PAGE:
WASHINGTON — If one person is associated with the mysterious slaying of Washington intern Chandra Levy, it isn't the man who will soon be tried on charges he murdered her. It's former California congressman Gary Condit, whose political career imploded after he was romantically linked to the woman and became the No. 1 suspect.
Ingmar Guandique, an illegal immigrant from El Salvador, goes on trial Monday for Levy's 2001 killing. However, he's not even a blip on the national consciousness of the case, which dominated news coverage until the Sept. 11, 2001, terror attacks rendered it an afterthought.
While police no longer believe Condit had anything to do with Levy's death, his presence will continue to hang over the trial. Condit's spokesman, Bert Fields, said Condit expects to be called as a witness at Guandique's trial, though he has not been subpoenaed.
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Fields said Condit will cooperate fully with authorities. But the ex-congressman, who is writing a book about his experience, will not comment on the trial until it ends.
Bill Miller, a spokesman for the prosecutors' office, declined comment on the case and whether Condit will be called as a witness, citing a gag order issued earlier this month.
Defense attorneys are also subject to the gag order. But when Guandique was charged in 2009 with Levy's murder, they criticized what they saw as a botched investigation. Guandique escaped scrutiny in large part because of the frenzy around Condit. The former congressman never admitted an affair but said he was friends with Levy, though the intern had told family members the two had a romantic relationship.
"This flawed investigation, characterized by the many mistakes and missteps of the Metropolitan Police Department and every federal agency that has attempted to solve this case, will not end with the simple issuance of an arrest warrant against Mr. Guandique," said the attorneys, Santha Sonenberg and Maria Hawilo.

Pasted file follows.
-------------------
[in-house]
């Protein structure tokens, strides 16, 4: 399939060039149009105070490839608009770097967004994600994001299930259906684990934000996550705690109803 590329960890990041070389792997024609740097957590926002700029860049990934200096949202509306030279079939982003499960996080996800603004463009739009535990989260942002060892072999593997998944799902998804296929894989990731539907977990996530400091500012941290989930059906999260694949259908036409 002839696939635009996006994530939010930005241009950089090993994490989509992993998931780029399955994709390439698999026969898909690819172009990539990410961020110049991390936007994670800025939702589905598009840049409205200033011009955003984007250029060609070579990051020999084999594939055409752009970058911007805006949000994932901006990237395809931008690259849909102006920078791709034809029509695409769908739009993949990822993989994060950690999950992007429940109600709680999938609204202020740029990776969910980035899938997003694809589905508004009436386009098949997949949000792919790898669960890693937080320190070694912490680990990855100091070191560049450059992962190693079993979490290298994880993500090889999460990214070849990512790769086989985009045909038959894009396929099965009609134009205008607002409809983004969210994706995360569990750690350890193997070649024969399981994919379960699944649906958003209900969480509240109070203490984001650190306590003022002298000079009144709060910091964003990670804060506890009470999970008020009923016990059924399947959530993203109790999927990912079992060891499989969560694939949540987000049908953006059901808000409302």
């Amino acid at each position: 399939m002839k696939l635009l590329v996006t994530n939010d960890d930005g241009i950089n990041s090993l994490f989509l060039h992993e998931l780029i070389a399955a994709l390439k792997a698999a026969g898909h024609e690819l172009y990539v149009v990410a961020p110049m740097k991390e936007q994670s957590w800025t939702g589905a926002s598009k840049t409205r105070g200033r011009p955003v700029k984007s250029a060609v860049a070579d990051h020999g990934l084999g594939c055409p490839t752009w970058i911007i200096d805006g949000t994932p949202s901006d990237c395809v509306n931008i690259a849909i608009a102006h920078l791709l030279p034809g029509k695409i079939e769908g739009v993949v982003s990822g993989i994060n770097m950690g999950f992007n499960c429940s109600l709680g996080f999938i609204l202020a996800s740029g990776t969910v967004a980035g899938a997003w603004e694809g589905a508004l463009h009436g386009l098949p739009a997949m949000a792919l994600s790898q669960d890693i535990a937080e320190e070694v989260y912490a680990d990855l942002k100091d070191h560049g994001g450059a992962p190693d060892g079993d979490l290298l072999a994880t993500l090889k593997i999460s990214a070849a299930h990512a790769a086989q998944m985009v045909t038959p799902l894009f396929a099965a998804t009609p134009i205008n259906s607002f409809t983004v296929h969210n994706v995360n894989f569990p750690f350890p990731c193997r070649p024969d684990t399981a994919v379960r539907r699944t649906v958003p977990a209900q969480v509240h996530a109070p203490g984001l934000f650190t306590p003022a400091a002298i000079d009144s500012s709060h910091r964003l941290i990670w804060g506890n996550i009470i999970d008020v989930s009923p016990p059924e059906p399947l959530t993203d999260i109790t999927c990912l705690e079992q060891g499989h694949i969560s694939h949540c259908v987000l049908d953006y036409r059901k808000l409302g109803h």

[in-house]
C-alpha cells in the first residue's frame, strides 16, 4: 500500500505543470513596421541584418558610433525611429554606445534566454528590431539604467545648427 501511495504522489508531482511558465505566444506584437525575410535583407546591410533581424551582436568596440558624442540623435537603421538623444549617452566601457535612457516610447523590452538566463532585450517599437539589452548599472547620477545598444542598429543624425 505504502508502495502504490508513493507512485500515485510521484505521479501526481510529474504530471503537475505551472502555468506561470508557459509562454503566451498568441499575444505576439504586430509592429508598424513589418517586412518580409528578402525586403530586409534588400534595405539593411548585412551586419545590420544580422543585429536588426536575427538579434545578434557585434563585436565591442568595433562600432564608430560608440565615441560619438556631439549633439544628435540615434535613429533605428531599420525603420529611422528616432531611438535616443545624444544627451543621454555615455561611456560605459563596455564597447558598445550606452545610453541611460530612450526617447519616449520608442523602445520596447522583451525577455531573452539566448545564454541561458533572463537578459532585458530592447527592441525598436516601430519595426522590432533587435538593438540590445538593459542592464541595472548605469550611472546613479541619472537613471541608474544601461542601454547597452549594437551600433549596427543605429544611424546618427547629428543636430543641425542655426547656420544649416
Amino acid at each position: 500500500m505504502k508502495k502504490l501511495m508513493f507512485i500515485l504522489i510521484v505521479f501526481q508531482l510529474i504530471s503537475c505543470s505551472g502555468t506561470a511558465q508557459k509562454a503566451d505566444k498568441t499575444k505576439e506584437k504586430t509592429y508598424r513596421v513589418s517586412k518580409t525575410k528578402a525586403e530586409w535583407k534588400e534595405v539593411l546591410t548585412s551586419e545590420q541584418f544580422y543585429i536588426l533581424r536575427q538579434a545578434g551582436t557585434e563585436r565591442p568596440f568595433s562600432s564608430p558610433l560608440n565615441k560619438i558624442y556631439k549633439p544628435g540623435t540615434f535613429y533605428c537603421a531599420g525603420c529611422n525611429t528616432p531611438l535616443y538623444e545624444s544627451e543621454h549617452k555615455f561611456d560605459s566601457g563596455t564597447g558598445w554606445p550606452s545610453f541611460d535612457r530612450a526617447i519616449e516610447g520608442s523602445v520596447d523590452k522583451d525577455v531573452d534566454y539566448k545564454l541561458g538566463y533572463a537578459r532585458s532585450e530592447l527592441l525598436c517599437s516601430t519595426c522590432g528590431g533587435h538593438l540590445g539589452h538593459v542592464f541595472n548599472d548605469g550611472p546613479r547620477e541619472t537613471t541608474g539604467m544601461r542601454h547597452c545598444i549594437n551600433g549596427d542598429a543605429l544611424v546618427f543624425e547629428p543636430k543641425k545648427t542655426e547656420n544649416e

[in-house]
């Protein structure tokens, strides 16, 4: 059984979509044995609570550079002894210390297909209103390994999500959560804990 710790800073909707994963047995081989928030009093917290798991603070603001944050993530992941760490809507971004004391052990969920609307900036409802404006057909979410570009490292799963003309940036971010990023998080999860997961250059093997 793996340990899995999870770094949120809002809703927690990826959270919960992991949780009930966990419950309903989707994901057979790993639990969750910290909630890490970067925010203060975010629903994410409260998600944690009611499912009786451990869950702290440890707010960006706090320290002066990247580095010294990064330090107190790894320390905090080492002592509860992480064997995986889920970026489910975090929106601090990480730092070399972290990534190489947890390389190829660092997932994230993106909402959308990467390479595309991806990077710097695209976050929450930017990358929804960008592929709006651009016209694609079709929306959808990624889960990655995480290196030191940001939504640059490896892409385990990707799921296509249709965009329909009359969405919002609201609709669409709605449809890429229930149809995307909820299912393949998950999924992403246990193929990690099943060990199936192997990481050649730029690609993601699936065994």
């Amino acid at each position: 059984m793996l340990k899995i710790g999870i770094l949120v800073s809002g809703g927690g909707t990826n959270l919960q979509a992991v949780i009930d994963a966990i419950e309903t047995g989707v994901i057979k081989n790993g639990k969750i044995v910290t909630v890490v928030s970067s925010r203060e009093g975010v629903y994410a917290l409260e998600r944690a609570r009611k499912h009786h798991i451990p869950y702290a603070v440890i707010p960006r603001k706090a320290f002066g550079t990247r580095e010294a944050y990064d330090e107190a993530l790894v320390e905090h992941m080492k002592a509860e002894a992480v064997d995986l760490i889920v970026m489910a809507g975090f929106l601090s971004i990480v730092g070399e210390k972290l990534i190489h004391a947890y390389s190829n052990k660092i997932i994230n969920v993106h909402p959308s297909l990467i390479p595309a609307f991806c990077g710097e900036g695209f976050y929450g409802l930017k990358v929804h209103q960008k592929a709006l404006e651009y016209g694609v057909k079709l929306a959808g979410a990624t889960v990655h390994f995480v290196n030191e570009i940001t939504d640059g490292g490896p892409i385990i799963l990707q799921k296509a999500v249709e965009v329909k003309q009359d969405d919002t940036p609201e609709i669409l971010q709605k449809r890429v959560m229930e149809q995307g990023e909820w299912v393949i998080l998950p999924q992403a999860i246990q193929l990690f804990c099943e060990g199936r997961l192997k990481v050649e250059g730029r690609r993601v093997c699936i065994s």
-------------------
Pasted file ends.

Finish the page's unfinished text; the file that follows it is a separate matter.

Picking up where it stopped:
At a pretrial hearing Thursday, Sonenberg said police were so desperate to get a confession from Guandique to bolster their case that in 2004 and 2005, police tried to establish a phony penpal relationship with Guandique while he was in prison serving a 10-year sentence, using the pseudonym "Maria Lopez." The ruse did not work.
"It goes to the sort of antics, the sort of shenanigans, the lengths to which they've gone to prosecute Mr. Guandique," Sonenberg said.
Then-U.S. Attorney Jeffrey Taylor has acknowledged the case lacked DNA or physical evidence linking Guandique to Levy. And Guandique never confessed to police — in fact, he passed a lie-detector test denying involvement in Levy's disappearance, though prosecutors now question the validity of that test.
But Taylor cited significant circumstantial evidence, including numerous confessions that Guandique purportedly made to other inmates. And Levy's body was found in a wooded section of the city's Rock Creek Park, where Guandique was convicted of assaulting two other young women in 2001.
At a pretrial hearing last month, Assistant U.S. Attorney Amanda Haines said Guandique has a "signature confession style." She said he has discussed killing Levy with many people, giving each person starkly different details.
Whether jurors believe those confessions will be key. The defense wants to present expert testimony from a university professor on the pitfalls of accounts from jailhouse snitches. However, prosecutors say jurors should be allowed to judge the credibility of witnesses for themselves. Superior Court Judge Gerald I. Fisher has indicated he will not allow the vast majority of the professor's proposed testimony.
As for Condit, exactly what role he will play in the trial is unclear. Defense attorneys could be tempted to remind jurors that police were suspicious of Condit for so long, said attorney George Jackson, a Chicago-based lawyer with the Polsinelli Shughart law firm and a former federal prosecutor.
Jackson said the defense will have to tread lightly because jurors will be put off if they sense attorneys are trying to make an innocent man into a scapegoat. And the government will surely be ready to counter suggestions that Condit was involved. But because Condit is so closely linked to the case in the public's eye, the defense has some leeway to approach the issue with subtlety.
"If it's feasible to suggest that this guy may have been involved, you put it out there" to help create reasonable doubt in a jury's mind, Jackson said. "But it's a dangerous thing to do because you don't know if there will be a backlash."
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